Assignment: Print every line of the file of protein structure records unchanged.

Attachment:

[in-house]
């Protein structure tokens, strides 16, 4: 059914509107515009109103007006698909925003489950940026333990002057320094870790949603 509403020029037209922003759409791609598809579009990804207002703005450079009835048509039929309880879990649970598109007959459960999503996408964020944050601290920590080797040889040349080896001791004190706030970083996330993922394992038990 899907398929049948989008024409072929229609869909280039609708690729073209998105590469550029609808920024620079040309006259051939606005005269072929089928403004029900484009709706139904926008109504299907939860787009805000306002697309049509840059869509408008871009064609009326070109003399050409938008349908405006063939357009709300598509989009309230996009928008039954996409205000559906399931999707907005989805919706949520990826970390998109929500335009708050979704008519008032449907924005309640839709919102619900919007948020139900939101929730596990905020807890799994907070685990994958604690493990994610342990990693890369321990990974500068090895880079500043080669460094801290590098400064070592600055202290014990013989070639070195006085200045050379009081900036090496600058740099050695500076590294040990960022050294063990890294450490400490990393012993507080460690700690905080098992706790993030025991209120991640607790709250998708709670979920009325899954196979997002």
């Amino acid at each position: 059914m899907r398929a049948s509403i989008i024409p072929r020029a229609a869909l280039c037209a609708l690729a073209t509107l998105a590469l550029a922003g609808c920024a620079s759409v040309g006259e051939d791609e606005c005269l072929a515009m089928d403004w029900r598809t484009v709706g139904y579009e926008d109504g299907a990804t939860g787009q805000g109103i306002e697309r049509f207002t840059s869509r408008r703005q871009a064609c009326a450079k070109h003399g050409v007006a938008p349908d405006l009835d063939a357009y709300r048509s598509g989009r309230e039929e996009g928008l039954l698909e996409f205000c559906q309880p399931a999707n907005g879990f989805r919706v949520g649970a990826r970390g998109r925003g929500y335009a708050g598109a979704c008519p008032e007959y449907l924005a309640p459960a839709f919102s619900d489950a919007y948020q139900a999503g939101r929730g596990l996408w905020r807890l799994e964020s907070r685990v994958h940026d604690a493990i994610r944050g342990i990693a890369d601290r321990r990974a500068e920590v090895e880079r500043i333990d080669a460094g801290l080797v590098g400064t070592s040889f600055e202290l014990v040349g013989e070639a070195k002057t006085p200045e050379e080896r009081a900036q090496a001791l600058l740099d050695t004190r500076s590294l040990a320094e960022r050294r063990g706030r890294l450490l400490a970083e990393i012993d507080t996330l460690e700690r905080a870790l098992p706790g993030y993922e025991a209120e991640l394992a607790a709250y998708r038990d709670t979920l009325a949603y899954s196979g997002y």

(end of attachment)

[in-house]
């Protein structure tokens, strides 16, 4: 059914509107515009109103007006698909925003489950940026333990002057320094870790949603 509403020029037209922003759409791609598809579009990804207002703005450079009835048509039929309880879990649970598109007959459960999503996408964020944050601290920590080797040889040349080896001791004190706030970083996330993922394992038990 899907398929049948989008024409072929229609869909280039609708690729073209998105590469550029609808920024620079040309006259051939606005005269072929089928403004029900484009709706139904926008109504299907939860787009805000306002697309049509840059869509408008871009064609009326070109003399050409938008349908405006063939357009709300598509989009309230996009928008039954996409205000559906399931999707907005989805919706949520990826970390998109929500335009708050979704008519008032449907924005309640839709919102619900919007948020139900939101929730596990905020807890799994907070685990994958604690493990994610342990990693890369321990990974500068090895880079500043080669460094801290590098400064070592600055202290014990013989070639070195006085200045050379009081900036090496600058740099050695500076590294040990960022050294063990890294450490400490990393012993507080460690700690905080098992706790993030025991209120991640607790709250998708709670979920009325899954196979997002």
């Amino acid at each position: 059914m899907r398929a049948s509403i989008i024409p072929r020029a229609a869909l280039c037209a609708l690729a073209t509107l998105a590469l550029a922003g609808c920024a620079s759409v040309g006259e051939d791609e606005c005269l072929a515009m089928d403004w029900r598809t484009v709706g139904y579009e926008d109504g299907a990804t939860g787009q805000g109103i306002e697309r049509f207002t840059s869509r408008r703005q871009a064609c009326a450079k070109h003399g050409v007006a938008p349908d405006l009835d063939a357009y709300r048509s598509g989009r309230e039929e996009g928008l039954l698909e996409f205000c559906q309880p399931a999707n907005g879990f989805r919706v949520g649970a990826r970390g998109r925003g929500y335009a708050g598109a979704c008519p008032e007959y449907l924005a309640p459960a839709f919102s619900d489950a919007y948020q139900a999503g939101r929730g596990l996408w905020r807890l799994e964020s907070r685990v994958h940026d604690a493990i994610r944050g342990i990693a890369d601290r321990r990974a500068e920590v090895e880079r500043i333990d080669a460094g801290l080797v590098g400064t070592s040889f600055e202290l014990v040349g013989e070639a070195k002057t006085p200045e050379e080896r009081a900036q090496a001791l600058l740099d050695t004190r500076s590294l040990a320094e960022r050294r063990g706030r890294l450490l400490a970083e990393i012993d507080t996330l460690e700690r905080a870790l098992p706790g993030y993922e025991a209120e991640l394992a607790a709250y998708r038990d709670t979920l009325a949603y899954s196979g997002y």